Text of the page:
. He is "rich and plenteous" in mercy, and His tender mercies are over all His works. Mercy, however, is an attribute, the constant exercise of which is not essential to God, like that of justice, which can never, as has been remarked, for a moment be suspended. Mercy is dispensed according to His sovereign pleasure in regard to persons or times, as to Him seemeth good. Towards the fallen children of men it was gloriously displayed when God sent His Son into the world, which was purely a work of mercy, and not demanded by justice. But to the fallen angels mercy was not
vouchsafed. And is this any impeachment of the mercy of God? If not, is it a just ground for complaint, that in order to manifest His hatred of sin, His mercy is not extended to a certain portion of the human race, who we know for certain shall perish? Thus God has mercy on whom He will have mercy. It is one of the fundamental errors of Socinians, and of many besides, to hold that the mercy of God must be necessarily and constantly exercised; while, reversing the order of Scripture, and all its representations of the character of God, they deny this necessity regarding His justice.
The same act, however, may be both an act of justice and an act of mercy in reference to different objects. The punishment of the enemies of God, the slaying of the firstborn in Egypt, the overthrow of Pharaoh and his host, the discomfiture of kings, and the transfer of their lands for an heritage to Israel, while they were acts of justice towards the enemies of His people, are all ascribed to the mercy of God to them~Psalm 136 Read it
...."To him that smote Egypt in their firstborn: for His mercy endureth for ever: But overthrew Pharaoh and his host in the Red Sea: for His mercy endureth for ever: To Him which smote great kings: for His mercy endureth for ever: And slew famous kings: for His mercy endureth for ever: And gave their land for an heritage: for His mercy endureth for ever: Even an heritage to Israel His servant: for His mercy endureth for ever."
Mercy, then, which is a particular kind of Divine goodness, is sovereign; and to confer favors freely, consistently with Divine wisdom, does injury to no one.
If God was only just, there would be no place for mercy; if He never acted as a sovereign benefactor, there could be no place for the plan of redemption. God may be considered under two different aspects, either as judging with equity, or as disposing at His will of His benefits; in other words, as a judge, or as a sovereign. Under either of these aspects, in whatever manner He acts, having nothing higher than Himself, He is the supreme God. Sovereignty, when this word is applied to God, signifies the arbitrary will of a benefactor, because that under the other aspects there is no place for the exercise of arbitrary will. In the exercise of His justice, God is sovereign in His judgments and His punishments, but not arbitrary, because He does not judge without demerit in the objects of His judgment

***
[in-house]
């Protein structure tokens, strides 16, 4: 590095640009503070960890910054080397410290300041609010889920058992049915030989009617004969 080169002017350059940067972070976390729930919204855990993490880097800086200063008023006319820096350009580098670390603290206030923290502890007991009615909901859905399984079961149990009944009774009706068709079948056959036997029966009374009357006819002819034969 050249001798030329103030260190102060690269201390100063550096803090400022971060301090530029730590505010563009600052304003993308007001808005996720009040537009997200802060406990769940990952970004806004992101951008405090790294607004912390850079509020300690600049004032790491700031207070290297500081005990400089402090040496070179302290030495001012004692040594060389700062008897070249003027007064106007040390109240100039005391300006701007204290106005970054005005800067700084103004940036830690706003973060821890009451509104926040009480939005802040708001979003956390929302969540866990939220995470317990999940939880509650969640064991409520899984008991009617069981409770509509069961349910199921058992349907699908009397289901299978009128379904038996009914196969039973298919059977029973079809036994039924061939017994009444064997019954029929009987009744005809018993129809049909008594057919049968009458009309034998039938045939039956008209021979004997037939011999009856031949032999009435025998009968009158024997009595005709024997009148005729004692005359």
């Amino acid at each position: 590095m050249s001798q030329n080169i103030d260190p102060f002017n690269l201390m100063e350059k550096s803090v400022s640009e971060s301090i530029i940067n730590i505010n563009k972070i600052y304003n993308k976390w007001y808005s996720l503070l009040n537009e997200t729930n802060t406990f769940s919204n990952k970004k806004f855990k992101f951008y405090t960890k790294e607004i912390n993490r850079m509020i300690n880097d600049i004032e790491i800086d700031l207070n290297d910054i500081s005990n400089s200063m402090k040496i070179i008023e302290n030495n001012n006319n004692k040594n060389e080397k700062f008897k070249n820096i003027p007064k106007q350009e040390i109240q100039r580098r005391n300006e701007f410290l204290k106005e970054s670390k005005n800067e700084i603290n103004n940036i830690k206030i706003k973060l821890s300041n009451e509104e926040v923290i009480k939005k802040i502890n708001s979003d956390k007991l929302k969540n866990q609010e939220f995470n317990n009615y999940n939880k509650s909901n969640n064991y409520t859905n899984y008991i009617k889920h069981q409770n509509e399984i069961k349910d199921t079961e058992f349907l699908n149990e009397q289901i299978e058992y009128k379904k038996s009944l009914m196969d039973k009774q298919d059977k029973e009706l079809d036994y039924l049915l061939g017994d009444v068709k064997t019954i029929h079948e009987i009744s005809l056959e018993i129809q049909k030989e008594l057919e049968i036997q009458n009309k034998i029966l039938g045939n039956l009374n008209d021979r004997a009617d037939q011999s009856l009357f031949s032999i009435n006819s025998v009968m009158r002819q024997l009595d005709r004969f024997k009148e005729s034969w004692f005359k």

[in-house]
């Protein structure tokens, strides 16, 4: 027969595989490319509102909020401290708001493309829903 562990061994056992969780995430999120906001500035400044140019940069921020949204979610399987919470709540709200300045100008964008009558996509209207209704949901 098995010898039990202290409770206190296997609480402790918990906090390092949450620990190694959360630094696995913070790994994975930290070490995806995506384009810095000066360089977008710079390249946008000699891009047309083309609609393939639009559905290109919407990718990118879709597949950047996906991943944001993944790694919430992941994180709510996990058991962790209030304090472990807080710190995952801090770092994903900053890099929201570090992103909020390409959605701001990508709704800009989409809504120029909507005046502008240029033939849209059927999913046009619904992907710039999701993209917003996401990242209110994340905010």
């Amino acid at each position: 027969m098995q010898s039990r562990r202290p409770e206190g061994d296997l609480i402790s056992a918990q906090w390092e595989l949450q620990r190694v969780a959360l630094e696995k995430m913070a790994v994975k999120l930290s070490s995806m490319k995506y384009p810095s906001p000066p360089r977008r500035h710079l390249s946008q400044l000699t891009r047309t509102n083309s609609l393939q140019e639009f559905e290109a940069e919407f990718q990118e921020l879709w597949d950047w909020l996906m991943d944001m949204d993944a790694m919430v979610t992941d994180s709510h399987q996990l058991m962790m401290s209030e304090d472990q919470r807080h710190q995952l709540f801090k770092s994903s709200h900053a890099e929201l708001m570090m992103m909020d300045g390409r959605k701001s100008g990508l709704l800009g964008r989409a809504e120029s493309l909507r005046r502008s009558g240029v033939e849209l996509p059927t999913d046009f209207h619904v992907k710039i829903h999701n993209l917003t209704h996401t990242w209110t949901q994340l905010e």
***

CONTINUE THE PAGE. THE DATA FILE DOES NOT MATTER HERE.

. When, therefore, He acts as Judge and Supreme Ruler, His acts are founded upon equity; but when He acts as Sovereign, His acts are founded upon His free favor, and dispensed with wisdom. Whatever offense the human mind may take at the attribute of Divine justice, and its exercise in punishing the guilty, we should think that all men would eagerly embrace the view given in Scripture of the Divine mercy. Yet, in reality, the peculiar character of the mercy of God is as disagreeable to men as is His justice itself.
The Divine mercy is not only sovereign, but, respecting its object, it is unlimited. Neither of these peculiarities is agreeable to the mind of man. Human wisdom views God as merciful, but that mercy it makes to extend equally to all, and unlimitedly to none. For persons not guilty of glaring sins, God’s mercy is not only expected by the world, but even claimed and demanded. To deny it to those who are sober and regular in their lives, would be looked on as both cruel and unjust. In the passage before us, however, we see that God’s mercy is sovereign, that it extends to one and not to another, while no man can give a reason for the preference of one and the rejection of the other. The only reason God condescends to give is His own pleasure: ‘I will have mercy on whom I will have mercy.’ The unlimited character of the Divine mercy is a thing that ought to be most agreeable to every man. Even should any be so blind as not to perceive that they need such mercy for themselves, yet, if they loved mankind, they should rejoice that the Divine mercy is such as to extend to the chief of sinners. Constant experience, however, as well as the history of our Lord’s life, shows us that this is not the case. Instead of rejoicing in the extent of the Divine mercy, the heart of the self-righteous man will swell with indignation when he hears that mercy is extended to the vile and the profligate.
Nothing in the conduct of our Lord gave such offense to the scribes and Pharisees as this peculiarity in His conduct of receiving sinners In the most prominent manner He exhibited this feature of mercy, and publicans and sinners heard Him, and received His doctrine, and turned from their sins unto God; while the proud, self-righteous Pharisees burned with indignation at the conduct of Christ in this instance.
He was constantly upbraided as receiving sinners and eating with them.